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Sally Connolly, LCSW, LMFTSally Connolly, LCSW, LMFT
A blog about mental and emotional health

How to Protect Your Marriage in a Step Family

Sally Connolly, LCSW, LMFT Updated: Feb 7th 2011

It is not easy to rear children. Each child is different and requires thoughtful work and planning for the best way to teach and discipline. It may be hard when you are married to your children’s parent. It can be many times harder when you are not married to your child’s parent...and you are married to someone else!

In all marriages, there are disagreements. (While some couples may say that they never disagree, that does not mean that they like and agree with everything that their spouse does, they may just not talk about it.)

family portraitDifferences in parenting may also be one of those perpetual issues that couples argue over. When the children are the birth children of your spouse, it is often easier to believe that you both have the same goal in mind. When the other parent is a step parent, however, that is often not so easy.

It is too easy to let the parenting disagreements bleed over into the fabric of the marital relationship. When someone that you care about criticizes your child or your success as a parent, good feelings erode and, over time, can erode good feelings about each other and about the marriage.

Nurturing a marriage is hard as well when there are children. Life is just busier and time together is often hard to get. When some of those children are not your own and may actually resent you being a part of their family, it is hard to find quality time as a couple. High quality time (it’s not always possible to have high quantity) is crucial to maintain a healthy and viable marriage.

Step families also have “insiders” and “outsiders”. It requires a lot of maturity, patience, self-confidence and grit to get through the feeling of exclusion, let go of hurt and resentment and keep the positive thinking and behaving alive.

Here are some tips for couples with step children to use to protect their marriage.


  • Set a positive tone. Look for what is good and acknowledge it. Let go of the negative whenever you can.
  • Recognize that success is measured one experience at a time. Giant steps are celebrated but small steps must be noticed and appreciated as well.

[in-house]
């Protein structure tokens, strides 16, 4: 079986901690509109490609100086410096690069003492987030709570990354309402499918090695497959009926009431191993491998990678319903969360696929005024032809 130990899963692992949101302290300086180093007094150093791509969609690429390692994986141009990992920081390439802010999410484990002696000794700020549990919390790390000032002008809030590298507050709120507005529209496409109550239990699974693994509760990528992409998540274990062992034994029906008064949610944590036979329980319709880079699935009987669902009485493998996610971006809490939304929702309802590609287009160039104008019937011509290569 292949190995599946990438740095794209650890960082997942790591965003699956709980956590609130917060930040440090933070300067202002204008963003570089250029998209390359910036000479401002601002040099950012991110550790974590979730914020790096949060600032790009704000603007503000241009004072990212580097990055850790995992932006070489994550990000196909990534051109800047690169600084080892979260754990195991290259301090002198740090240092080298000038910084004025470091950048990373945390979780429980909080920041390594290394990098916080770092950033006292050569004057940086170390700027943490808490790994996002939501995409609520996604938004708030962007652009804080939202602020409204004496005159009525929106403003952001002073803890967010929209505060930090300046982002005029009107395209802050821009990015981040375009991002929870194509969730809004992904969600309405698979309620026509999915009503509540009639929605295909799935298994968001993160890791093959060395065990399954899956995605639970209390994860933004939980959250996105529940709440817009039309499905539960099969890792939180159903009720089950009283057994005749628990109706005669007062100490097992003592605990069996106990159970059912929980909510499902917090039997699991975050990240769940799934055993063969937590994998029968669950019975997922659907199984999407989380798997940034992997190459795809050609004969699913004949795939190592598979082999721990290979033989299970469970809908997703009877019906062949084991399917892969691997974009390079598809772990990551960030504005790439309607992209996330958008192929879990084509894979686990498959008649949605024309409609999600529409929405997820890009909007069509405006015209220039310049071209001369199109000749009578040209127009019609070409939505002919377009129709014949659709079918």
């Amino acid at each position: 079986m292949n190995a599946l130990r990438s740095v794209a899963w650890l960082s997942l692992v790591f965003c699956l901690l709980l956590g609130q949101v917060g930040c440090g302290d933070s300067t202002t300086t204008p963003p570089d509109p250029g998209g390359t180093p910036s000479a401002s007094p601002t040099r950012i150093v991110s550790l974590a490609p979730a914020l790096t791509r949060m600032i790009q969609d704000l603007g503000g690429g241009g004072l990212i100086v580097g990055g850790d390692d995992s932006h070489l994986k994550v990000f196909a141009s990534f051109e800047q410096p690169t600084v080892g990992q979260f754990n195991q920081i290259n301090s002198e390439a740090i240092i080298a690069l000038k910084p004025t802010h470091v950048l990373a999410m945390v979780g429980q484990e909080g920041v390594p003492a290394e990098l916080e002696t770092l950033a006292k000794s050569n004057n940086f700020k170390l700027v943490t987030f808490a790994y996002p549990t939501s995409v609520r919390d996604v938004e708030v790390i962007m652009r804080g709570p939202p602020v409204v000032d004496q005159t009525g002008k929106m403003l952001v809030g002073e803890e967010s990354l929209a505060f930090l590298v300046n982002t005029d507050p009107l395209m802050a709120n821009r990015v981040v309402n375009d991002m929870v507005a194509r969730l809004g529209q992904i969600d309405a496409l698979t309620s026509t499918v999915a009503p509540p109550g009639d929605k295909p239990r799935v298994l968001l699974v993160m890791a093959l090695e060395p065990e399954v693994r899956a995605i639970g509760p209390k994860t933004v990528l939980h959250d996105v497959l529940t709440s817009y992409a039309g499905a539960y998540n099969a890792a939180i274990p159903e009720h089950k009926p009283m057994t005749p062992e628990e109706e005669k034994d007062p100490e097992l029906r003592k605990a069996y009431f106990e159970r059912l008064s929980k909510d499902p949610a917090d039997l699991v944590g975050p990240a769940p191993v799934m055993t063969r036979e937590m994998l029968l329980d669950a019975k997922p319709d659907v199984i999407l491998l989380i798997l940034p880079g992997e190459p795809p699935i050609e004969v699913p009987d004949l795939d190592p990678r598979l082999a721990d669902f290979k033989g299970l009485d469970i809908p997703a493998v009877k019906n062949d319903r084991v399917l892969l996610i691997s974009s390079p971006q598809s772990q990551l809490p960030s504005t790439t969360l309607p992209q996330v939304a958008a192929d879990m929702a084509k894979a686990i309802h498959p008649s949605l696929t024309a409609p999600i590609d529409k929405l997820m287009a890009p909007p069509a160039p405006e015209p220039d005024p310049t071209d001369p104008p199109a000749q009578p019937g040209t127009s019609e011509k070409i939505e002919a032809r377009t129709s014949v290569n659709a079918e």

• Protect time for the marriage. Find ways to spend time together each day or night to just keep each other updated on your love map...what is going on in your lives individually as well as a couple.
  • Keep affection and intimacy alive and well, even if you don’t particularly feel like it. There are physiological reasons to touch, kissing and sex that aid in bonding and overall good will.
  • Give each other the benefit of the doubt. Believe that neither of you is an opponent and that you both want the same for your family, you may just think about it or go about it in different ways.
  • Talk a lot about parenting. Learn about each other’s philosophy about parenting and desires for their children. Respect differences. While your partner may value discipline and structure over nurturing and you value nurturing and communication, neither is inherently better and neither of you has the best answer for all of the children.
  • Be careful with any complaints about your stepchildren or your partner’s parenting. Rather, empathize with your spouse’s struggle and provide a “sounding board.“
  • Respect the importance of protected alone time for natural parents and their children. In the long-run, this will actually help your marriage and your relationship with your step-children.
  • Take good care of your own personal health. You will need to be able to go the distance with children, stepchildren, other parents, in-laws. You will need good physical and mental health.

Remember, you will not be rearing children forever. Both of you got into the marriage with a plan to go the distance. Keep your love alive and your marriage protected from the stress and challenges inherent with step families.

Sally Connolly, LCSW, LMFT

Sally Connolly, LCSW, LMFT has been a therapist for over 30 years, specializing in work with couples, families and relationships. She has expertise with clients both present in the room as well as online through email, phone and chat therapy. She has written numerous articles about solving couple and relationship dilemmas. Many of them can be found on her website, Counseling Relationships Online, or her blog, Relationship Dilemmas.

Reader Comments
Discuss this issue below or in our forums.

Stepfamilies: Then there are the grandchildren - - Feb 16th 2011

Sally Connolly noted that children do not stay childen forever. True, but then there are the grandchildren.  When I met my husband his son was 10 and having a hard time dealing with his parents' divorce and a mother who was extremely bitter. The son developed emotional problems and alcoholism while he was still in his teens.  Although the boy did not live with us, except for a short period, my husband spent a good deal of time with him and away from me.  I waited for the day when I would have a full-time husband but it took more than 20 years for a healthy degree of separation to take place between father and son. Then the son had a little girl and my husband became a grandfather for the first time. My husband turned all his attention to his grandchild and I was out in the cold again. Our marriage deteriorated.  Instead of working things out with me he was unfaithful and moved out of the house. He thought I didn't love him anymore and told me he did not love me. We're together now and very happy but I'm still feeling bruised. I have no relationship with the grandchild; she wants her grandfather all to herself, as it has been from the beginning.  When I complain he tells me that I don't understand how much he loves children.

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